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Much Ado About Nothing - The similarities and differences of the techniques used by the various characters in 'act 2 scene 3' and 'act 3 scene 1' to persuade Beatrice and Benedick to express their love for one another.

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Introduction

Vincia Phillip AS English Language and Literature Much Ado About Nothing The similarities and differences of the techniques used by the various characters in 'act 2 scene3' and 'act 3 scene 1' to persuade Beatrice and Benedick to express their love for one another. In the play 'Much Ado about Nothing', Shakespeare uses various techniques in his writing to convey the art of persuasion of two characters; Beatrice and Benedick. Beatrice and Benedick can be defined as two very outspoken characters. They are both bold and are very argumentative. They are scornful of each other and are frequently caught up in intense arguments about marriage and relationships. Both characters swear never to be wedded to each other or anyone of the opposite sex. They appear to be totally against marriage and are capable of taking care of themselves. In contrast they are however deeply in love with each other. Being proud characters neither are eager to let the other know of this love. With the help of a few of their friends they are informed of each others fantasies and love and persuaded to express their love for each other. ...read more.

Middle

This would enlighten Benedick to change his ways. This also shows the men's pity towards Beatrice and they do this again in lines 134-135 '...He would make but a sport of it, and torment the poor lady worse.' 'It' represents Beatrice's love, and also lines140-143,' I am sorry for her, as I have just cause, being her uncle, and her guardian.' This also helps to portray Beatrice as being an honourable woman. Praises are given to her throughout the conversation. These were aimed to make Benedick aware of what he would be missing if he allowed this potential love affair to have faded away. Don Pedro said; lines 136- 137 '.....she is an excellent sweet lady, and (out of all suspicion) she is virtuous.' Claudio followed by saying; line 138 'And she is exceedingly wise.' The men did as best as they could to cleverly persuade Benedick and if that didn't help, they also made the situation seem likely. Don Pedro and Hero's relationship was the base on which this proof was set and with Hero Being Beatrice's cousin and friend Benedick was sure to be persuaded. ...read more.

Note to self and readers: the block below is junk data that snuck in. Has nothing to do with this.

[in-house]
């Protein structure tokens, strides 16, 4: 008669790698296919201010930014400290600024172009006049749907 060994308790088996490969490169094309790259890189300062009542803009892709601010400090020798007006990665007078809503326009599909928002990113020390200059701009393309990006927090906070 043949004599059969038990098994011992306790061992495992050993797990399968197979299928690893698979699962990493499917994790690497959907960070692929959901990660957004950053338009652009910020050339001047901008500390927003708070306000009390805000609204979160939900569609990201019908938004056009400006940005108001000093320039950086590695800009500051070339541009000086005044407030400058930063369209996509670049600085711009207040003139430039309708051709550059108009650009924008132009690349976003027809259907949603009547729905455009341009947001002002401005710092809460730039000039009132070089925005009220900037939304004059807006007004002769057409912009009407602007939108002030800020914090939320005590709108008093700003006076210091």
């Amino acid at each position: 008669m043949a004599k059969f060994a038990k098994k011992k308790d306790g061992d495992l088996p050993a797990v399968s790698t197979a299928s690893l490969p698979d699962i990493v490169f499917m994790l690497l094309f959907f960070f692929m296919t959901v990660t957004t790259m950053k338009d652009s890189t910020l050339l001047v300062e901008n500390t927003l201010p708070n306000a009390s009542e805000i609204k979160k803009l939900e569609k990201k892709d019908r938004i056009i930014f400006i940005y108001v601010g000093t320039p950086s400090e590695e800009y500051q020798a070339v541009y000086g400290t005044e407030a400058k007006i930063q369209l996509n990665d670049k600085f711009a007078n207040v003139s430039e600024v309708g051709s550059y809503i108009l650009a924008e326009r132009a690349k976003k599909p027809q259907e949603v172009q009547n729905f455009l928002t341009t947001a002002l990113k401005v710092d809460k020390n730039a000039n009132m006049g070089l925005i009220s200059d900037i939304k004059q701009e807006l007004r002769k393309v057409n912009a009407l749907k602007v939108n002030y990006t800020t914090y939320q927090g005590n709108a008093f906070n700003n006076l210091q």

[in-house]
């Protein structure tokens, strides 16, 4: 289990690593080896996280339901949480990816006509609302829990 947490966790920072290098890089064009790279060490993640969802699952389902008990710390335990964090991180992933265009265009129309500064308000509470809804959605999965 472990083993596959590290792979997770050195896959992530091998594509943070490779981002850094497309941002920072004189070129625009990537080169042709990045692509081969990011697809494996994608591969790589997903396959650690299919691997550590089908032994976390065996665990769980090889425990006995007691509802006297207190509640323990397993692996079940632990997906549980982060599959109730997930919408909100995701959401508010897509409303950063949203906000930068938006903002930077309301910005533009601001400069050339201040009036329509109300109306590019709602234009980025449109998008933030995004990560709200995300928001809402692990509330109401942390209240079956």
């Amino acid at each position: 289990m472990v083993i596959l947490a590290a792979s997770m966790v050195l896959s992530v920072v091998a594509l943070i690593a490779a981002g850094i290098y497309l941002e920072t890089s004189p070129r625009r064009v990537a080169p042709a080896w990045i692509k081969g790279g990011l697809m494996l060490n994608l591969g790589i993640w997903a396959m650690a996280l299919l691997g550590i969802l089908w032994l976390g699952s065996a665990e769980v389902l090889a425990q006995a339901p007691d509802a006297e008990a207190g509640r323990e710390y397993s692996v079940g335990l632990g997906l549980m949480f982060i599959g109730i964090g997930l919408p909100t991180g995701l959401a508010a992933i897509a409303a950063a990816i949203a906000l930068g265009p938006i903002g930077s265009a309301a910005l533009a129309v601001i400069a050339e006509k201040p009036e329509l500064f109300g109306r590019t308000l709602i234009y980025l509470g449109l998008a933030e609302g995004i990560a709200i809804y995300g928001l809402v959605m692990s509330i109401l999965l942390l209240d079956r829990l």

Conclusion

Line 60, 'How wise, how noble, young, how rarely featured ...'Hero said this in so that Beatrice would see all that she would miss out on if she did not make her move. In the end Beatrice had to be convinced by all of what Hero had said. This was also set on the basis of Hero's relationship with Don Pedro, who was Benedick's friend. Many similar techniques were used to persuade the two characters; however, there were also differences. As opposed to the males version of persuasion, the women, Hero and Ursula did not stress or place much enthesis on Beatrice's staying up at nights, writing to, and crying about Benedick. Act 2 scene 3 was also a longer scene. It took longer to persuade Benedick than it took to persuade Beatrice. In the end both were convinced; However Beatrice was left 'floating in the air'. She was willing to let he love known to Benedick. Lines111 - 114, '....I will recruit thee, Taming my wild heart to thy loving hand: If thou dost love, my kindness shall insite thee to bind our loves up in a holy band ...' She also makes provision to change her ways to ensure that the relationship works out . ...read more.

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